Residency at Harmondsworth lifts and inspires on a cold, grey day
February 28, 2018
By Gini Simpson, Arts Development Manager
It was a cold and very grey February day when I first visited Harmondsworth Immigration Removal Centre. Based on the edge of the sprawling complex that is Heathrow Airport, the centre is tucked away on the side of a number of A roads. The Visitor’s Centre and first entrance point is a small prefab, which struggled to hold the volume of people waiting to visit those on the inside.
The entrance experience reminded me of the prison visiting, with a number of different doors, surveillance, restrictions and a tag staff team. However, the staff entrance, which I was directed to use, did include a number of colourful mounted photographs depicting Harmondsworth staff engaging with detainees through sports, computer based learning and other activities. Everyone in the photos was smiling.
Once on the inside the colour photographs continued, this time high energy depictions of sports people surrounding a courtyard / football pitch and a mural painted over raw metallic fencing which stood between the entrance(s) and the inside world of Harmondsworth. Although there were a number of locked doors, detainees seemed to be at liberty to wander, generally in small groups, around the centre. There was a lot of phone activity on low spec phones.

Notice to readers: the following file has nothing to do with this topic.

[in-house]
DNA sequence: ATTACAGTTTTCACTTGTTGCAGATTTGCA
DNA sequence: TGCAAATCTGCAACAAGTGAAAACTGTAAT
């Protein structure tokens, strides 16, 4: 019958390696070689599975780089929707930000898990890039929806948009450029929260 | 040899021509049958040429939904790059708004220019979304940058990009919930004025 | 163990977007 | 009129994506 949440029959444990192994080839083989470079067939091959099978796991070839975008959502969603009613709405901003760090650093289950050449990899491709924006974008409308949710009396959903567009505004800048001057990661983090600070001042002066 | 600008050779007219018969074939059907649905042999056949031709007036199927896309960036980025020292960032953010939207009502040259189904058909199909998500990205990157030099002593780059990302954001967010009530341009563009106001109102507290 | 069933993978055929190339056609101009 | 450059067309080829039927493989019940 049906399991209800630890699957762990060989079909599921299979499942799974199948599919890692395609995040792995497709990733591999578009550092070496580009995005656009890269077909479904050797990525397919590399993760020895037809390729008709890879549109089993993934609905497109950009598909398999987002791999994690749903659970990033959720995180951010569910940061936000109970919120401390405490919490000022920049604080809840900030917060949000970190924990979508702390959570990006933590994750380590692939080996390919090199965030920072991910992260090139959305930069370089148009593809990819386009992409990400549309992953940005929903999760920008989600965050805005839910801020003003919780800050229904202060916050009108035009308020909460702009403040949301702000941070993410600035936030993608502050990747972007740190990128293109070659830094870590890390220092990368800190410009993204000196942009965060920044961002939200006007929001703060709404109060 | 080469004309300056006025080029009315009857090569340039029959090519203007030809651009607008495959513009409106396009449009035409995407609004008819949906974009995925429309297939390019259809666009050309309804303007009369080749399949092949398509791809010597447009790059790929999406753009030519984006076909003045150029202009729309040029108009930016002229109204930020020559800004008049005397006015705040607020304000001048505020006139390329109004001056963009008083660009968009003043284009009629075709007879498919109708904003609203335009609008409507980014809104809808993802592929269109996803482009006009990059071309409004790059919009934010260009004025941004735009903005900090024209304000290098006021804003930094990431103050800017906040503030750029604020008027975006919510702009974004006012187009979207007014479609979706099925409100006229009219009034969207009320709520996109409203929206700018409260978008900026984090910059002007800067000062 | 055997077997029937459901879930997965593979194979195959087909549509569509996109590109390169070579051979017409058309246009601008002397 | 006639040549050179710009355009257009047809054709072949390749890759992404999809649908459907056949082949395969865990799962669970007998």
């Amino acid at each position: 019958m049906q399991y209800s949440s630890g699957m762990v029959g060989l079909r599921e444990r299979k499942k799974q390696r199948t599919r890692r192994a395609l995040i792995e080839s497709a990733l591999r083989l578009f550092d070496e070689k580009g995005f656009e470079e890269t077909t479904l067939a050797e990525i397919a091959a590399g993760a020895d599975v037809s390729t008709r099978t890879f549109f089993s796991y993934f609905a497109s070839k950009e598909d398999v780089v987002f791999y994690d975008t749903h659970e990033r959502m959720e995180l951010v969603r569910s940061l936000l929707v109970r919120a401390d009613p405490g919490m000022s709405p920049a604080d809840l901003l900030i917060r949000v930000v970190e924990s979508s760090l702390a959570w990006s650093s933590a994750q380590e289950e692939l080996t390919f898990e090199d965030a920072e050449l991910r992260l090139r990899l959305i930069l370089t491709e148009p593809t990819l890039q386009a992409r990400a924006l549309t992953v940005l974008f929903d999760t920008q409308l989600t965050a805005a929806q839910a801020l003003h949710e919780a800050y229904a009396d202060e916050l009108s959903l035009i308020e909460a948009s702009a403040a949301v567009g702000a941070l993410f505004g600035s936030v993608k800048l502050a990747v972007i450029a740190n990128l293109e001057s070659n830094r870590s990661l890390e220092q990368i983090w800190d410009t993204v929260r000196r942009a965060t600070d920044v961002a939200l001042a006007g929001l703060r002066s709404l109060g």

MID’s artist residency was based in the activities corridor, which included a music room, library, art room, learning spaces and what appeared to be an office where people could work on their cases. Shammi Pithia, the artist who has been commissioned to deliver the residency told me he had been going into IRCs for 10 years. He was incredibly comfortable and relaxed and had clearly developed meaningful relationships with both detainees and staff. The residency is a new model for MID and includes Shammi coming into Harmondsworth every Tuesday for an afternoon music making session and evening recording session and burning demo CDs for participants.